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reason to be in good humour with her own works: their bills are surprisingly moderate. Perhaps when the merits of these ladies are more widely known, luxury delighting in whatever is foreign, may seek their aid, and the winds of heaven may waft into Swedish harbours vessels freighted with foul linen from English shores.

We found the French comedy tolerably well attended : the interior of the theatre is small, and of an oblong shape, meanly decorated, and badly lighted: the royal-box is in the centre of the front, the whole of which it occupies. The performers were respectable, and receive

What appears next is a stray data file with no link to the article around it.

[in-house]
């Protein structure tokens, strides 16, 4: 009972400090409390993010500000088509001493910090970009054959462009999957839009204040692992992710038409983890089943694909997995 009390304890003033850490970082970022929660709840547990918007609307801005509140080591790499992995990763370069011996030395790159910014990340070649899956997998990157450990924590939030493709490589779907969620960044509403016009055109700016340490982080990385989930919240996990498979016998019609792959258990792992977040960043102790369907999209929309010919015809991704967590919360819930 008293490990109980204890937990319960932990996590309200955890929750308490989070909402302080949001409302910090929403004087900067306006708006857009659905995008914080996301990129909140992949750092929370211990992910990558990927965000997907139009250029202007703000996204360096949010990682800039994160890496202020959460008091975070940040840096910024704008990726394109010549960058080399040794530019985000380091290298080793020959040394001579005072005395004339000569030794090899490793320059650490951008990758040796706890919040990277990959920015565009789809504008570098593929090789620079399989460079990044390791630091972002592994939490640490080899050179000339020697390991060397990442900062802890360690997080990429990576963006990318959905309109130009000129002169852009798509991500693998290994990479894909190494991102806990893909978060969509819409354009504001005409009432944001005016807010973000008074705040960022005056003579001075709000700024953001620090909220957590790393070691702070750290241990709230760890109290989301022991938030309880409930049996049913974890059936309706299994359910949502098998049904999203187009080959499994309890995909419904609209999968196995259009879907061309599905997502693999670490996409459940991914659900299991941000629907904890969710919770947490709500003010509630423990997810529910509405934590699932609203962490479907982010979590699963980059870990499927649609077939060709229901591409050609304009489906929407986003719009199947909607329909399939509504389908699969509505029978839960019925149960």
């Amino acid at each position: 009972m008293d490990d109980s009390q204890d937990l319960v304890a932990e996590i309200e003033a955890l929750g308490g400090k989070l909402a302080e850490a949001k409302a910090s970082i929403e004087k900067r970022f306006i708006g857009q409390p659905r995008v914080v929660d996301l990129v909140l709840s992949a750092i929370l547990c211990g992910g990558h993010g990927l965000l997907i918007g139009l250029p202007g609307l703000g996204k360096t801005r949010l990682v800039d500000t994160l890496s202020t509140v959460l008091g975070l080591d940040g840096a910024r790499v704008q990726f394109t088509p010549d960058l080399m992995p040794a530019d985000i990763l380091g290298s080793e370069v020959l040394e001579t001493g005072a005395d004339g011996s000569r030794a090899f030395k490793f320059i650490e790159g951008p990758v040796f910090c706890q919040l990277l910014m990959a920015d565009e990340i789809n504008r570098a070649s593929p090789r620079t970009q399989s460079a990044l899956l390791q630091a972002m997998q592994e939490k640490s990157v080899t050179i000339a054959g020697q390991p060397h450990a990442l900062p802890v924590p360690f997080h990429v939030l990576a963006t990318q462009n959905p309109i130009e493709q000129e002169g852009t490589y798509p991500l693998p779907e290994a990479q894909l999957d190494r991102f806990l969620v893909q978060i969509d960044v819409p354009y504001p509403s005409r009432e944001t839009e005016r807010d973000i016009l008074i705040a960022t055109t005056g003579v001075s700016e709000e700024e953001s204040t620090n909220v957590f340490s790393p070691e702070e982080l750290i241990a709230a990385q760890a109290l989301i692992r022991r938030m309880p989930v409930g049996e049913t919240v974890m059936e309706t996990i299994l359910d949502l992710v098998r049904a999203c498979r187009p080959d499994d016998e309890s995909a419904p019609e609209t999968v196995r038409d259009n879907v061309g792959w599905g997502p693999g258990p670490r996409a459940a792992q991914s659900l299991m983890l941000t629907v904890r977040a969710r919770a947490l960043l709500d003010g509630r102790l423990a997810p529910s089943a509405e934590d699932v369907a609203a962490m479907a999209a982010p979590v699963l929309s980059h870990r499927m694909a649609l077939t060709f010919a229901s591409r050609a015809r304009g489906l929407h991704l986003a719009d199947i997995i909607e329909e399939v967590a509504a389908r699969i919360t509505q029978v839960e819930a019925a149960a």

liberal encouragement from the public: the scenery was tolerable. The embellishments of this theatre suffer from the prodigal bounty which has been lavished upon the


As the time fixed for our departure was rapidly advancing, to enable us to pass through Russia, we were obliged to furnish ourselves with a passport from the Governor of Stockholm, for which we paid eight rix-dollars and a half, and another passport

from the Russian minister, resident at the Swedish court, which cost two rix-dollars; and as it is attended with the least trouble and expence to cross the gulf of Bothnia to Abo, by proceeding from Stockholm up the Baltic, we hired half a packet, the other half being engaged, for fifteen rix-dollars. The distance from Stockholm to Abo is about three